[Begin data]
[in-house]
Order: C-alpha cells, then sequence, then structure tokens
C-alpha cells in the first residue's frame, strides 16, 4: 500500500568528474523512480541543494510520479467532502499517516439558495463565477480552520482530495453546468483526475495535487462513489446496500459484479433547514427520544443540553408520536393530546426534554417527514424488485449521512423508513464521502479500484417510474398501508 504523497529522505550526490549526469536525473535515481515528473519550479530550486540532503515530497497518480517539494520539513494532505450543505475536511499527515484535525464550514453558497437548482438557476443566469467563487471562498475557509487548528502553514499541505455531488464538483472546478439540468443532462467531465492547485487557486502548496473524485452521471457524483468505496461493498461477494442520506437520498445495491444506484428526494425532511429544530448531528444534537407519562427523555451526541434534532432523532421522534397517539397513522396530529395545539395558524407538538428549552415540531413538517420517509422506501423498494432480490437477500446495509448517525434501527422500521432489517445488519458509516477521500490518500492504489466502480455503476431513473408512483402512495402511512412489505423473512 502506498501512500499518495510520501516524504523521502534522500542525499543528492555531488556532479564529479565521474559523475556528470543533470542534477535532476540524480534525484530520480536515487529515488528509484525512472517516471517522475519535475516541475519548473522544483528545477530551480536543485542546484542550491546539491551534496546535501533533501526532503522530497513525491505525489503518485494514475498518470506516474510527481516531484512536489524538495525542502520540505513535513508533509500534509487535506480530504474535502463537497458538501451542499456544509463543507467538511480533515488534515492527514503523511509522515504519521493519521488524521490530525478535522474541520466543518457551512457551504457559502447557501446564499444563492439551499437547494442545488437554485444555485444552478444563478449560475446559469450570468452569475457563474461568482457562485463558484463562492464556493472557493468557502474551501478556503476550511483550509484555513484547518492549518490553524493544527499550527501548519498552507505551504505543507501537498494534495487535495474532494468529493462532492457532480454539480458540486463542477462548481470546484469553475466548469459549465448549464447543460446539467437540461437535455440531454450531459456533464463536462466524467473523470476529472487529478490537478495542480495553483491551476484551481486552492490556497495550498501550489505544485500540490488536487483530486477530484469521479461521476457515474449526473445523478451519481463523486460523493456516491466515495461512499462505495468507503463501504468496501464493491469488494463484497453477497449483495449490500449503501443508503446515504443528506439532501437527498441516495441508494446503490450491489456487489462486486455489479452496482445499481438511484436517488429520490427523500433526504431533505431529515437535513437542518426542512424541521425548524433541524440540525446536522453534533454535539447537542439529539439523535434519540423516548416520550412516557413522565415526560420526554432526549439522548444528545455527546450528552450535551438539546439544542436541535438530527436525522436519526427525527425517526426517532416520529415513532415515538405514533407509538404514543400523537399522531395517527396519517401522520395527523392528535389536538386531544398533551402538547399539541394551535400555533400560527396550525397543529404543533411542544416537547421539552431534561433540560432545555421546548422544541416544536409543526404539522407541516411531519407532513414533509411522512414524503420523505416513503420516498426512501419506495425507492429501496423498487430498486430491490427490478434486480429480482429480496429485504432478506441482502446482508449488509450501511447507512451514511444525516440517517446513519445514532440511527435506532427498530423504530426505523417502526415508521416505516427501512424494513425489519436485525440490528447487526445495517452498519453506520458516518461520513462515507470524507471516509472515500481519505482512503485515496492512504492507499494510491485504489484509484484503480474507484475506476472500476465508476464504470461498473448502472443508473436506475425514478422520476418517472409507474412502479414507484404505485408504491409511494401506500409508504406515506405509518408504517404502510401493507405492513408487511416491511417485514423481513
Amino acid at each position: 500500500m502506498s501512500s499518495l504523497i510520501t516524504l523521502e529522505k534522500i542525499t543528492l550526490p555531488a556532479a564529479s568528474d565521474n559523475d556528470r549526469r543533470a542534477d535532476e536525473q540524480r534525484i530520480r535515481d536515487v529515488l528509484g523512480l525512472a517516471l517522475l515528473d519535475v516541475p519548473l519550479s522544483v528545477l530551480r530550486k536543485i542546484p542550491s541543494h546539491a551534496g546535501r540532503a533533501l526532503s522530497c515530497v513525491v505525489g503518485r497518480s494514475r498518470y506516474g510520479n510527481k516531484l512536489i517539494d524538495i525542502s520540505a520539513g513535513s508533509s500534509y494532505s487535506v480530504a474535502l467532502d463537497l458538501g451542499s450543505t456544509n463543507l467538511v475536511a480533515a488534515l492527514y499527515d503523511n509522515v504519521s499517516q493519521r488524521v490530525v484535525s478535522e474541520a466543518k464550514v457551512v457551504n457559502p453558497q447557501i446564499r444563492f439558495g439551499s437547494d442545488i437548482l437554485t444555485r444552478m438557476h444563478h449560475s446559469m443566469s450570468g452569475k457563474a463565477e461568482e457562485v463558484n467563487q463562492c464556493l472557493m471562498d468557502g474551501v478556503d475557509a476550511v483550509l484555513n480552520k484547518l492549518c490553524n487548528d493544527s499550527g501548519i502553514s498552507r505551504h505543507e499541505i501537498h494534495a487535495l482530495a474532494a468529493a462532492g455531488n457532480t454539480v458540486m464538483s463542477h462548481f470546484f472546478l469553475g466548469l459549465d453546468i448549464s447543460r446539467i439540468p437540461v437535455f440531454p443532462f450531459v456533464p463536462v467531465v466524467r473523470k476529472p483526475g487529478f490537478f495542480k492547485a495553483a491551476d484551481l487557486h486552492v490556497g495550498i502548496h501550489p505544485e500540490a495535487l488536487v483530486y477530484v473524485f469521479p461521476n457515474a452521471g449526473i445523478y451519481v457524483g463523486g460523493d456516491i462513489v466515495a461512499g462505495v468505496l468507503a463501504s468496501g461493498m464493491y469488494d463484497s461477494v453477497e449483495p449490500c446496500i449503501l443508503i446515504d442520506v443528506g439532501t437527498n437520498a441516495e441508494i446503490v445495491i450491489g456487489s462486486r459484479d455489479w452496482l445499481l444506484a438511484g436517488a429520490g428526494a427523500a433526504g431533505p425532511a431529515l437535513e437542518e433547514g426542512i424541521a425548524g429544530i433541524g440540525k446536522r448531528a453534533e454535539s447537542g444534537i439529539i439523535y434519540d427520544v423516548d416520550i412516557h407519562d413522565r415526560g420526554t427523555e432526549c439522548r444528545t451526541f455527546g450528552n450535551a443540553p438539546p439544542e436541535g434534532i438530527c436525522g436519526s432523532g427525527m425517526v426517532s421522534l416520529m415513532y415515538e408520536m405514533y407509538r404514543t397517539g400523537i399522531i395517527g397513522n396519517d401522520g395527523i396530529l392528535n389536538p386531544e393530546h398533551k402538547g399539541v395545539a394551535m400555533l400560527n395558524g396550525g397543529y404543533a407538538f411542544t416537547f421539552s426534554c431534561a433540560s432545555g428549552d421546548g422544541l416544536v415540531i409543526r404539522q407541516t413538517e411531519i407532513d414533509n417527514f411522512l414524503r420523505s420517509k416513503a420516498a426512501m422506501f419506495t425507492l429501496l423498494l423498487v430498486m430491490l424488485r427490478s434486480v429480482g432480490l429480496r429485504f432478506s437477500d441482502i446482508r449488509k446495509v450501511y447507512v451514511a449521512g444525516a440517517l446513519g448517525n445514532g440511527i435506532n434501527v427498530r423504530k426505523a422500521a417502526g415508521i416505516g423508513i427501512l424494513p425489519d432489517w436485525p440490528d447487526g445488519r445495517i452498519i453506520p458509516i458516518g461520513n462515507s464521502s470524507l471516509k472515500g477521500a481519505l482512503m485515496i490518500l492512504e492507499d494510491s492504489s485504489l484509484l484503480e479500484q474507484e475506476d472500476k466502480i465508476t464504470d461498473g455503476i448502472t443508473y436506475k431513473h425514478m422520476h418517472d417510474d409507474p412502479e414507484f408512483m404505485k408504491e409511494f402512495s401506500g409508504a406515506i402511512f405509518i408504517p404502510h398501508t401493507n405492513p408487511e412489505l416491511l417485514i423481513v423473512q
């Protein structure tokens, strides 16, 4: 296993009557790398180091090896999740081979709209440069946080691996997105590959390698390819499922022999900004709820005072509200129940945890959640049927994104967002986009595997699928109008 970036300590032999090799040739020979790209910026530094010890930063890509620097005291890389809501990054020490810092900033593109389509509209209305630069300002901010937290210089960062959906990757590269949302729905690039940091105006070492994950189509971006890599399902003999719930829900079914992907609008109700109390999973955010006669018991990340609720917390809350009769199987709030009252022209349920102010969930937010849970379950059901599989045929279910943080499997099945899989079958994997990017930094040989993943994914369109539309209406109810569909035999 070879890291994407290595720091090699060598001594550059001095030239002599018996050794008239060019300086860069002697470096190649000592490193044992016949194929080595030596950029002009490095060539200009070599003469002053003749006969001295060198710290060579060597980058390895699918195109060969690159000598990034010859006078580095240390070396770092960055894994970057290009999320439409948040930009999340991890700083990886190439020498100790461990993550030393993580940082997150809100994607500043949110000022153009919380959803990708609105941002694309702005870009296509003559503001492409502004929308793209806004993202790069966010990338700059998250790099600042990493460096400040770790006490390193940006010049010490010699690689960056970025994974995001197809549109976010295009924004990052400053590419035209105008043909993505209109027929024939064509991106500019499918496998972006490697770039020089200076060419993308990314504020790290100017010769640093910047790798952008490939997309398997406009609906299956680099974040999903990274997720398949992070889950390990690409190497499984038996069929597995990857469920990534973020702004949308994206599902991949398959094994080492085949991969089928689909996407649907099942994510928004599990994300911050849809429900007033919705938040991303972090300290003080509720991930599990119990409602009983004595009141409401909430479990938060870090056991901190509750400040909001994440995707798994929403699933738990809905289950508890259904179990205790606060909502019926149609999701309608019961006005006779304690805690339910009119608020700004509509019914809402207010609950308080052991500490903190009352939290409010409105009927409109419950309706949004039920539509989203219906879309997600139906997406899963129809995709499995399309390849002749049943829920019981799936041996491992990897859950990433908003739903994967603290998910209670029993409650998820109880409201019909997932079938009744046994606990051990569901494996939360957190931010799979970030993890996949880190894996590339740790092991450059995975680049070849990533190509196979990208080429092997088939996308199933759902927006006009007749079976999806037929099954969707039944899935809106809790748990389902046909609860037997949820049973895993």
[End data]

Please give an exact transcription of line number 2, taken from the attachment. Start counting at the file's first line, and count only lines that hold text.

Order: C-alpha cells, then sequence, then structure tokens